CR: The creation of the space 1, 2 and 3 watches is the result of close collaboration between engineers, watchmakers and users. With regard more specifically to the Space 3, Bell & Ross used the efficiency of CATIA software. This software, developed by Dassault aeronautics for aeronautical design, offers a 3D representation of the prototype being studied, as well as its reactions to various simulations.
MD: What special considerations are there when developing a watch for use in space?
CR: In order to optimise the use of a watch in space, Bell & Ross have re-edited the Space 1, which was the first self-winding timepiece worn in space. More recently, and in order to avoid any risk of shock to buttons or the crown, Bell & Ross have developed a system of telescopic crowns for the Space 3 known as the “T-Crown system”, as well as buttons which are completely integrated into the case.
MD: How many space missions have Bell & Ross watches been on?
CR: The Space 1 accompanied Reinhart Frrer, the German astronaut, on the Spacelab mission in 1983.
MD: What special considerations went into the development of the Bomb Squad?
CR: At the request of the French civil defence bomb squad, Bell & Ross developed the bomb squad expert’s watch based on extremely precise specifications. Because of its usage, this watch has reliability and functional characteristics, which meet the demands of these operations:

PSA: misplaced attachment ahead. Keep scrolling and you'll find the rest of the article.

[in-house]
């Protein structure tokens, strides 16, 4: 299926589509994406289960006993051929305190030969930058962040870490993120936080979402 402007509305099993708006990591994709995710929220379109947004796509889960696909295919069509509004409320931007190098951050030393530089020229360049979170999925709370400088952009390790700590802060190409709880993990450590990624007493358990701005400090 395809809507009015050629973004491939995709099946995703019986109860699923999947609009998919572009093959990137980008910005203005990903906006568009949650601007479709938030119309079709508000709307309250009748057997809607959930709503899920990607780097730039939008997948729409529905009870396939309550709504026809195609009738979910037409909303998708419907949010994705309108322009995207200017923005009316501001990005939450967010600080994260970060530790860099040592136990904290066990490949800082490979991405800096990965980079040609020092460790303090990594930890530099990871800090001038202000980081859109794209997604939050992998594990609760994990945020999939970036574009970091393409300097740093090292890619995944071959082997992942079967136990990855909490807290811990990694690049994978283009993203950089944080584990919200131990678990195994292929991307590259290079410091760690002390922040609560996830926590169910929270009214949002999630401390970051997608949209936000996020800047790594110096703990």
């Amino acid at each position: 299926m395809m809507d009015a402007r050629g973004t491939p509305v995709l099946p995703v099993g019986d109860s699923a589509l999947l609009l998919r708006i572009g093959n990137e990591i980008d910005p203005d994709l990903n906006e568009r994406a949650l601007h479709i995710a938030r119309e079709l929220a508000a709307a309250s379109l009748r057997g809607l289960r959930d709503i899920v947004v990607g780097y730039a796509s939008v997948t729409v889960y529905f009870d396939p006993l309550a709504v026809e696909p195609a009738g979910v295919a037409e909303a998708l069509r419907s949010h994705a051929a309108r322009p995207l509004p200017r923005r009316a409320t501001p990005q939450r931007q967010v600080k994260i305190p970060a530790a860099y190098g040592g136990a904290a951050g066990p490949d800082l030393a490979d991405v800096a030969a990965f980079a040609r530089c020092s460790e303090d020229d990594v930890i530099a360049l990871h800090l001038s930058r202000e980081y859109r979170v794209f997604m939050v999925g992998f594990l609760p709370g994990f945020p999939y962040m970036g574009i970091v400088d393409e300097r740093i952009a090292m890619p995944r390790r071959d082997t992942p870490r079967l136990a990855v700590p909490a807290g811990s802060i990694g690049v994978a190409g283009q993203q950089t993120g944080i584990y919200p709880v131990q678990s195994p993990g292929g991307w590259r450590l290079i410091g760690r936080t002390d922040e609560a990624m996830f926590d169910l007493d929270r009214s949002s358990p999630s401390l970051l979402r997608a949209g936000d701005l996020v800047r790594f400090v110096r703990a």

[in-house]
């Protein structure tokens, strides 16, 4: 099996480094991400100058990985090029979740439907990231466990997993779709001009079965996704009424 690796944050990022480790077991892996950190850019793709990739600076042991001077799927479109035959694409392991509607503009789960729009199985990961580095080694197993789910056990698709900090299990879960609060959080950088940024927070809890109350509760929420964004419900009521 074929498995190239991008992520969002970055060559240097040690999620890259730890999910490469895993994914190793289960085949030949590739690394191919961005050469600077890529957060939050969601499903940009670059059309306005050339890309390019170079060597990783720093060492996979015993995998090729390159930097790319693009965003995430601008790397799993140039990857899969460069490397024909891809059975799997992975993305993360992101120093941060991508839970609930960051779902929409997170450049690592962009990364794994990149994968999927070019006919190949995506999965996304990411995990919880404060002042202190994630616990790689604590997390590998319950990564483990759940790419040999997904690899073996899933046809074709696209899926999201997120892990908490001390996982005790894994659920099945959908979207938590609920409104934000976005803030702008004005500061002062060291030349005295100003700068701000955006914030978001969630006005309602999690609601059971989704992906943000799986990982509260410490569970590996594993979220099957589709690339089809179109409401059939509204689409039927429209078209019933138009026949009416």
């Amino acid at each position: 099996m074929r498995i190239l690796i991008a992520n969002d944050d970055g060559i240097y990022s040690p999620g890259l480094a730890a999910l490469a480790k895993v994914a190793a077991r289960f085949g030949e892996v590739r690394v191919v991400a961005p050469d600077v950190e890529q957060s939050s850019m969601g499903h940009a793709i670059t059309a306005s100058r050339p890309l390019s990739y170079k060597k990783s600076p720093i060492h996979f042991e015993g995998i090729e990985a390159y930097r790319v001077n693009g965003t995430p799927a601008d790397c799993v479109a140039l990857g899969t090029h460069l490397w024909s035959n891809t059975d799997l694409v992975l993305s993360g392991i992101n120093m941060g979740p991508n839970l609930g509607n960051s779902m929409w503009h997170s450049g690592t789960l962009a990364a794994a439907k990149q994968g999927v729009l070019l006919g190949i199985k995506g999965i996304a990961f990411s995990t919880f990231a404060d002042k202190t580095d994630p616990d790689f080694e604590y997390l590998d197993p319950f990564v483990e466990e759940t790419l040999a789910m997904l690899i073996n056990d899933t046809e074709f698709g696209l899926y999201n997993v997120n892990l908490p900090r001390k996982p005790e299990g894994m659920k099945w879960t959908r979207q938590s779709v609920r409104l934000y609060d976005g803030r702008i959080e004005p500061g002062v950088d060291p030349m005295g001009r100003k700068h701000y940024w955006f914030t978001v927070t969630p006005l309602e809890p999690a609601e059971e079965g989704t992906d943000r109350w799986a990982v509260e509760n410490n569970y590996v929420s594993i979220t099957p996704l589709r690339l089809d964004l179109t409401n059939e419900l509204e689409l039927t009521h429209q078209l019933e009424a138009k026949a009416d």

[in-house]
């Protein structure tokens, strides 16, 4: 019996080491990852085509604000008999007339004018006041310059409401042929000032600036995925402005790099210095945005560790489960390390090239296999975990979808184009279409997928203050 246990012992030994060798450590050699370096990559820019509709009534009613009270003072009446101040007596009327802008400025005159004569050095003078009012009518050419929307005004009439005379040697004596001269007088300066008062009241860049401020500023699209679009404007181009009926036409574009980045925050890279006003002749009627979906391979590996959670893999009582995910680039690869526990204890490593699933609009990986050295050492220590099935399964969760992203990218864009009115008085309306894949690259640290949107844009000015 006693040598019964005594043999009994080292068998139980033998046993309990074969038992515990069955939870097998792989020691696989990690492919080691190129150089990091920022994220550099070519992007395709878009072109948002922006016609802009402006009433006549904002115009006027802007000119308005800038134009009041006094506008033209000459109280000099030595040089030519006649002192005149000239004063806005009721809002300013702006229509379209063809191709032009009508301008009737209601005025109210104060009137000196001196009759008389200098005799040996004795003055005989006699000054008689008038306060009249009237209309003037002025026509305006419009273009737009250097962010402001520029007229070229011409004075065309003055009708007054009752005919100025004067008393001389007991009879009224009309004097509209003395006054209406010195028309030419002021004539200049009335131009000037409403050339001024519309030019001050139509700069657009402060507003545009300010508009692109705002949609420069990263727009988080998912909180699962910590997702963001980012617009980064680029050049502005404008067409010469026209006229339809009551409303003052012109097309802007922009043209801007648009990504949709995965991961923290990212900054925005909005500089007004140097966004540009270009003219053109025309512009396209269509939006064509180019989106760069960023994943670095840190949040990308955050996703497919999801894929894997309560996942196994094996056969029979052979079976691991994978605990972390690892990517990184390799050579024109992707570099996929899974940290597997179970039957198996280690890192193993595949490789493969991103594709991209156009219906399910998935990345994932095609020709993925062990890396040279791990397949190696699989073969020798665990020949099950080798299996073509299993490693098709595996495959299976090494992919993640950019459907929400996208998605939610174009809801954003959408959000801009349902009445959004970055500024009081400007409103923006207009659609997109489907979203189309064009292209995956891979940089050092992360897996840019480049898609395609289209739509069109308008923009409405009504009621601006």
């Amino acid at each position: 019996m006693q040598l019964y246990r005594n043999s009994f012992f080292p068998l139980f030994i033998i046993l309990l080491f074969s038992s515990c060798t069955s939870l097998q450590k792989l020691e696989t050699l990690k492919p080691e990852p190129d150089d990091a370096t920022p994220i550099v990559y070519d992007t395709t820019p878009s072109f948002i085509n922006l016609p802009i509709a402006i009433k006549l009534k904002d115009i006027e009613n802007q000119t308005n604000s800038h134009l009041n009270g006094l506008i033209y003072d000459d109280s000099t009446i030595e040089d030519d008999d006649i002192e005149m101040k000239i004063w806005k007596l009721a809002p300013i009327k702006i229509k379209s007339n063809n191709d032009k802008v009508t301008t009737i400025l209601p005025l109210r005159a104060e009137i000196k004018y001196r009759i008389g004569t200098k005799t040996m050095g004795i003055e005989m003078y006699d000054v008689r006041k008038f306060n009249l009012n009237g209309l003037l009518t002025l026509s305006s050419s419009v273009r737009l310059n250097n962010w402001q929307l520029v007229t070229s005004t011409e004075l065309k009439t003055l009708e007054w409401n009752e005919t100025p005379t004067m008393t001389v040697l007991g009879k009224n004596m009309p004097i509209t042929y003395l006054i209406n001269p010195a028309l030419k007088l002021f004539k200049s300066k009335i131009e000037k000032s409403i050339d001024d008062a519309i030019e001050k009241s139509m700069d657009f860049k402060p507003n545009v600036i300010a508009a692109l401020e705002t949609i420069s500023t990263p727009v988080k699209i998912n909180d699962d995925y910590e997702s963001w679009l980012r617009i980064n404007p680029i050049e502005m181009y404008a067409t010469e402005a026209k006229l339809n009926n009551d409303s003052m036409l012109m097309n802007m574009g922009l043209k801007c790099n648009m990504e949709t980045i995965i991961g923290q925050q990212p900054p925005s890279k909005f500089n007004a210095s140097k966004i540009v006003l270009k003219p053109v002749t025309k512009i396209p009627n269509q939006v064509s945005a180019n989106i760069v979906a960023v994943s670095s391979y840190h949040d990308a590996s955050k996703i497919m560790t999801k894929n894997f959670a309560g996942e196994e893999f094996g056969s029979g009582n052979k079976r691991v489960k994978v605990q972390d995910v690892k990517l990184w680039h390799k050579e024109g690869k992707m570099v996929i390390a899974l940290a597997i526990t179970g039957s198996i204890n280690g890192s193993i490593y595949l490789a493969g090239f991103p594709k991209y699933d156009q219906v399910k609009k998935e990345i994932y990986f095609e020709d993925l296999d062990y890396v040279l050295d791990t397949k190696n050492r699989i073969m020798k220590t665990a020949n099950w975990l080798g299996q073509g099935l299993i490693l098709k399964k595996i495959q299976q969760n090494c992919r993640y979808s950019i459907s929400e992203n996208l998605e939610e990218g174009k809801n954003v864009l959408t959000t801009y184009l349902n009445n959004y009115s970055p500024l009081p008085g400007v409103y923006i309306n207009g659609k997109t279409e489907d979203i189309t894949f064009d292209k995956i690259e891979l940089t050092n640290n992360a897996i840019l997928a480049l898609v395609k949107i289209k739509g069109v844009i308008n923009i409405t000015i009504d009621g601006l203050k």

MD: Does B & R supply these watches to any police department or bomb disposal squads?
CR: This watch is now used by the French civil defence bomb squad.
MD: Did you work with NATO Pilots in developing the Military M-1?
CR: The M1 was designed according to the specifications of the German army. All the technical and functional characteristics meet D.I.N. (Deutsche Industry Norm) standards.
MD: What was the inspiration for the B&R Vintage collection?
CR: In order to offer a larger range of designs to Bell & Ross enthusiasts, we have developed the Vintage collection. These fifties-style watches resemble the meters used on aircraft control panels, whilst respecting the brand’s design and manufacturing principles.
MD: Do you feel the Vintage watches represent a move away from professional or technical watches, toward a more casual or dress watch?
CR: The Vintage collection is not a turning point compared with the technical watches collection. Quite simply, this new range means that we meet the demands of our customers who wish to wear a Bell & Ross watch more easily, on an everyday basis, whilst retaining the characteristics of reliability, design and manufacture of professional watches.